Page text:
When I see a title like “Web Design/Development-WordPress-CSS-eCommerce” I’m reminded of the fact that in 14 years of running a web design firm, I’ve never found a developer who was a good designer, nor a designer who was a good developer.
You can get creative and grab my attention. One title I clicked on today is “Obsessed with a beautiful, but easy to use web experience.” What would be the absolute best title? Perhaps something like “Web Design, UX, & UI / Flat & Responsive.” That would tell me that you are exactly who I want to take a closer look at.
4. Include a working link to your portfolio within the overview section of your profile. Once I click through to your profile, you’ve got a few second to get my attention. The first thing I want to see is your work, because I know once I see your work I’ll know within 30 seconds whether you do the type of work I’m interested in or not. So include a link to your website, blog, or Behance or Dribble portfolio. Here’s a perfect example of how to do it right:
From the UK, but currently working for a design agency in Milan, Italy. I have five years experience as both as a web designer and front-end developer. In-house, freelance, and agency side – both boutique and international – I have had the opportunity to work on a variety of high visibility projects from mobile/tablet applications to micro sites and large global responsive corporate websites.
You can find out more at www.danieljohnbaker.com …
I had to specify “working link” above because I have found a number of profiles that have a link, but it goes to a page that doesn’t exist, or that has nothing on it, which entirely defeats the purpose.
5. Put your latest/greatest work on your oDesk profile. The portfolio section oDesk provides is not so great, but it works. But make sure you have great thumbnails there that make me want to click on your work and look closer. I sometimes make the judgment to not hire a designer based completely on what I see in those thumbnails.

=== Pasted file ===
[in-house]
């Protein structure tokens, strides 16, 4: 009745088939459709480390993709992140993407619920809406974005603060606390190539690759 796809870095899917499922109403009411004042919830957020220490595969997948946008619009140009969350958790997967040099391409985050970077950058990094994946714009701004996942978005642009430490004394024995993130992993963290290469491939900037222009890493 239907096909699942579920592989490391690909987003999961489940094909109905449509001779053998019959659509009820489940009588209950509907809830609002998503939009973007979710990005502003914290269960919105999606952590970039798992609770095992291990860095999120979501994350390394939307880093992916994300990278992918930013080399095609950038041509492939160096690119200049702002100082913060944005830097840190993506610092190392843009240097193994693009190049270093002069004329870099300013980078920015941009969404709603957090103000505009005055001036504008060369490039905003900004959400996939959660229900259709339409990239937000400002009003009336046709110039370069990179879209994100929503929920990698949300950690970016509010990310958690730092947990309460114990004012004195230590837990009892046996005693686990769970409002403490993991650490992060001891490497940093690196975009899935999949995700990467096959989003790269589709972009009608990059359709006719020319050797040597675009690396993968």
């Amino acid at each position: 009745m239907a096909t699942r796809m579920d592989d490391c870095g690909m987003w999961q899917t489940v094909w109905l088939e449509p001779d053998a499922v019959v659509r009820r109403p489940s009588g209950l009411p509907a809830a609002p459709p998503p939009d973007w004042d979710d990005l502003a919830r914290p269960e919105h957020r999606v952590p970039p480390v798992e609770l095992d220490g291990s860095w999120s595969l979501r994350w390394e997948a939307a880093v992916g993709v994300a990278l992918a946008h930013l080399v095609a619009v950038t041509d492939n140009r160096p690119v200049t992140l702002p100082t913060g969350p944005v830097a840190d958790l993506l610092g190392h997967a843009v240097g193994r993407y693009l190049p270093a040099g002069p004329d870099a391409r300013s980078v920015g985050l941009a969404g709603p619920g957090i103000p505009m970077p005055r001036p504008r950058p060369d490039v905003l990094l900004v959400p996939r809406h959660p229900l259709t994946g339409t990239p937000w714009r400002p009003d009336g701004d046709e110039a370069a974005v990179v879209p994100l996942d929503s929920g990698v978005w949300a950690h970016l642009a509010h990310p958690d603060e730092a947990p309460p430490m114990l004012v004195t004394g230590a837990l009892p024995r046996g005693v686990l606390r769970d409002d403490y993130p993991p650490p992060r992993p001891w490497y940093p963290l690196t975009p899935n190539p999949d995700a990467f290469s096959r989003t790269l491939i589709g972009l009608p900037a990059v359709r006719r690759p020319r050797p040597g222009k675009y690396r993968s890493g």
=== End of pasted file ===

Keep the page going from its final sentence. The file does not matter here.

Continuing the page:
6. English. I speak English. I also speak Portuguese and Spanish, but not well enough to talk about web design. So I screen out designers based on their English test scores on oDesk. You may be the greatest designer in the world, but if we can’t email each other and communicate effectively, it’s just not going to work.
7. Respond fast. The early bird gets the worm. Quick or dead. However you want to say it, if you take a long time to respond, I won’t hire you. Why not? Because when a client is breathing down my neck asking where the latest design concept is, I don’t want to have to say “I don’t know. My designer is just being…slow.” That makes me look bad. If you’re not prepared to respond to any business day email within 24 hours (within an hour is preferable) then we can’t have a working relationship. There will be too many delays and I’ll lose clients. This is huge. Absolutely critical.
Those are my thoughts. If you’re a web designer on oDesk, I hope they’re helpful to you. Even if you’re not the type of designer I’m looking for, these tips should help you to get hired by others.
Any questions? What would you add?
I have been reading on articles on hiring web designers online, and i really to have say that your article is spot on.
I am running a web production business, and i am trying to build a web design team of a developer, a web designer and a copy writer with me bringing in the sales.
Any similar advice you can give on hiring a good developer?
Appreciate your great article.
Hey Joshua,great advice. I’m a web developer from Argentina and Ive seen the behaviour you describe way too many times on freelancing sites. Great blog and sinte by the way.